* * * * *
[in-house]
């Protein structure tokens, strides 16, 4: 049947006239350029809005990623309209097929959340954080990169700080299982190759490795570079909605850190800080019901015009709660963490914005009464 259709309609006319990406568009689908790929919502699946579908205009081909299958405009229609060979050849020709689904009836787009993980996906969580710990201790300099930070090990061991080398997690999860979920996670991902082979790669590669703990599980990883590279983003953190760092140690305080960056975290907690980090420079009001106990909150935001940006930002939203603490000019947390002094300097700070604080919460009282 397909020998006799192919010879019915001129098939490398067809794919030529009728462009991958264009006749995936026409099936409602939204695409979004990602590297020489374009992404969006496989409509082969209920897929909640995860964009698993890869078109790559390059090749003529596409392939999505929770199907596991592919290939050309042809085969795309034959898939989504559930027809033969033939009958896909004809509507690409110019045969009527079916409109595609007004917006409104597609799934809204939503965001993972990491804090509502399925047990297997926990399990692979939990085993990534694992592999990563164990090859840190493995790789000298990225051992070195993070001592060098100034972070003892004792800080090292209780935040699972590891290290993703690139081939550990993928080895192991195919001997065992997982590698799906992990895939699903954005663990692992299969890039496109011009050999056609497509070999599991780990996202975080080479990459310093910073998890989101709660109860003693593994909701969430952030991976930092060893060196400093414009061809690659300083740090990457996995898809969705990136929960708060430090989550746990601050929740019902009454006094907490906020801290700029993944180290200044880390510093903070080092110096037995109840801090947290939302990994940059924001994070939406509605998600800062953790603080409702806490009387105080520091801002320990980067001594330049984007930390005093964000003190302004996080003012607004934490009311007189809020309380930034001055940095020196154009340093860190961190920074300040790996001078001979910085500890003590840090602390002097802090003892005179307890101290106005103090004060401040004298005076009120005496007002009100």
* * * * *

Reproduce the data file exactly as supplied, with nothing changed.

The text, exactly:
[in-house]
């Protein structure tokens, strides 16, 4: 049947006239350029809005990623309209097929959340954080990169700080299982190759490795570079909605850190800080019901015009709660963490914005009464 259709309609006319990406568009689908790929919502699946579908205009081909299958405009229609060979050849020709689904009836787009993980996906969580710990201790300099930070090990061991080398997690999860979920996670991902082979790669590669703990599980990883590279983003953190760092140690305080960056975290907690980090420079009001106990909150935001940006930002939203603490000019947390002094300097700070604080919460009282 397909020998006799192919010879019915001129098939490398067809794919030529009728462009991958264009006749995936026409099936409602939204695409979004990602590297020489374009992404969006496989409509082969209920897929909640995860964009698993890869078109790559390059090749003529596409392939999505929770199907596991592919290939050309042809085969795309034959898939989504559930027809033969033939009958896909004809509507690409110019045969009527079916409109595609007004917006409104597609799934809204939503965001993972990491804090509502399925047990297997926990399990692979939990085993990534694992592999990563164990090859840190493995790789000298990225051992070195993070001592060098100034972070003892004792800080090292209780935040699972590891290290993703690139081939550990993928080895192991195919001997065992997982590698799906992990895939699903954005663990692992299969890039496109011009050999056609497509070999599991780990996202975080080479990459310093910073998890989101709660109860003693593994909701969430952030991976930092060893060196400093414009061809690659300083740090990457996995898809969705990136929960708060430090989550746990601050929740019902009454006094907490906020801290700029993944180290200044880390510093903070080092110096037995109840801090947290939302990994940059924001994070939406509605998600800062953790603080409702806490009387105080520091801002320990980067001594330049984007930390005093964000003190302004996080003012607004934490009311007189809020309380930034001055940095020196154009340093860190961190920074300040790996001078001979910085500890003590840090602390002097802090003892005179307890101290106005103090004060401040004298005076009120005496007002009100």